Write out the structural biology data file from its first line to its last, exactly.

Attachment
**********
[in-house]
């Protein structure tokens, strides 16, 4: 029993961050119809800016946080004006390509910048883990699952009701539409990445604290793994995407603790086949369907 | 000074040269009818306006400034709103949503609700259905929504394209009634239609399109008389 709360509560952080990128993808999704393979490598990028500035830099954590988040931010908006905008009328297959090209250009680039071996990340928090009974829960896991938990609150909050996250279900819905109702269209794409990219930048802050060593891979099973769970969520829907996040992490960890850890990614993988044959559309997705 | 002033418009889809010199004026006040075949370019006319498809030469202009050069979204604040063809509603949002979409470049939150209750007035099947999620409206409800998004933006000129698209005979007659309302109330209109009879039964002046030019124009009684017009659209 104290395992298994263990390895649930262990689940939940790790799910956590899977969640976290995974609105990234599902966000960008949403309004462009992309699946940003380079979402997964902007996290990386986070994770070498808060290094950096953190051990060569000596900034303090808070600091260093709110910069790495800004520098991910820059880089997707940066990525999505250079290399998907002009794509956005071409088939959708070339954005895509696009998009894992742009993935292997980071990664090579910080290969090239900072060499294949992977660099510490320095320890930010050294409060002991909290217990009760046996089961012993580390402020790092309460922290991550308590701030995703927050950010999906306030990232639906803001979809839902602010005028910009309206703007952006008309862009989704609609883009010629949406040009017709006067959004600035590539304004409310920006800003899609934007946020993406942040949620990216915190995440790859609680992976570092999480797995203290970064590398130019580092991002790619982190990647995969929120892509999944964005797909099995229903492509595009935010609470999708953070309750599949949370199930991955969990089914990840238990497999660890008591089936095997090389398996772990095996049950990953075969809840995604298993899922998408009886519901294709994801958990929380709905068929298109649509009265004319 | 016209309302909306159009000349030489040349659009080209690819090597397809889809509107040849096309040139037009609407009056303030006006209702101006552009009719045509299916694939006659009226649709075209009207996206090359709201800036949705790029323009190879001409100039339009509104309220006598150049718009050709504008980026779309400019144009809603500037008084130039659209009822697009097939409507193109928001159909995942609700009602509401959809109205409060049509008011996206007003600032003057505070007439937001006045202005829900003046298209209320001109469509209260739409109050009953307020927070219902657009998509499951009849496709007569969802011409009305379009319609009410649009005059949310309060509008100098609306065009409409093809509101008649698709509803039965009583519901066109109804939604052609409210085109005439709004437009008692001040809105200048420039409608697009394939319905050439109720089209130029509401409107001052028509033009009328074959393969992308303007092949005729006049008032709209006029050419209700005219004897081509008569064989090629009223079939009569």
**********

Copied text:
[in-house]
């Protein structure tokens, strides 16, 4: 029993961050119809800016946080004006390509910048883990699952009701539409990445604290793994995407603790086949369907 | 000074040269009818306006400034709103949503609700259905929504394209009634239609399109008389 709360509560952080990128993808999704393979490598990028500035830099954590988040931010908006905008009328297959090209250009680039071996990340928090009974829960896991938990609150909050996250279900819905109702269209794409990219930048802050060593891979099973769970969520829907996040992490960890850890990614993988044959559309997705 | 002033418009889809010199004026006040075949370019006319498809030469202009050069979204604040063809509603949002979409470049939150209750007035099947999620409206409800998004933006000129698209005979007659309302109330209109009879039964002046030019124009009684017009659209 104290395992298994263990390895649930262990689940939940790790799910956590899977969640976290995974609105990234599902966000960008949403309004462009992309699946940003380079979402997964902007996290990386986070994770070498808060290094950096953190051990060569000596900034303090808070600091260093709110910069790495800004520098991910820059880089997707940066990525999505250079290399998907002009794509956005071409088939959708070339954005895509696009998009894992742009993935292997980071990664090579910080290969090239900072060499294949992977660099510490320095320890930010050294409060002991909290217990009760046996089961012993580390402020790092309460922290991550308590701030995703927050950010999906306030990232639906803001979809839902602010005028910009309206703007952006008309862009989704609609883009010629949406040009017709006067959004600035590539304004409310920006800003899609934007946020993406942040949620990216915190995440790859609680992976570092999480797995203290970064590398130019580092991002790619982190990647995969929120892509999944964005797909099995229903492509595009935010609470999708953070309750599949949370199930991955969990089914990840238990497999660890008591089936095997090389398996772990095996049950990953075969809840995604298993899922998408009886519901294709994801958990929380709905068929298109649509009265004319 | 016209309302909306159009000349030489040349659009080209690819090597397809889809509107040849096309040139037009609407009056303030006006209702101006552009009719045509299916694939006659009226649709075209009207996206090359709201800036949705790029323009190879001409100039339009509104309220006598150049718009050709504008980026779309400019144009809603500037008084130039659209009822697009097939409507193109928001159909995942609700009602509401959809109205409060049509008011996206007003600032003057505070007439937001006045202005829900003046298209209320001109469509209260739409109050009953307020927070219902657009998509499951009849496709007569969802011409009305379009319609009410649009005059949310309060509008100098609306065009409409093809509101008649698709509803039965009583519901066109109804939604052609409210085109005439709004437009008692001040809105200048420039409608697009394939319905050439109720089209130029509401409107001052028509033009009328074959393969992308303007092949005729006049008032709209006029050419209700005219004897081509008569064989090629009223079939009569």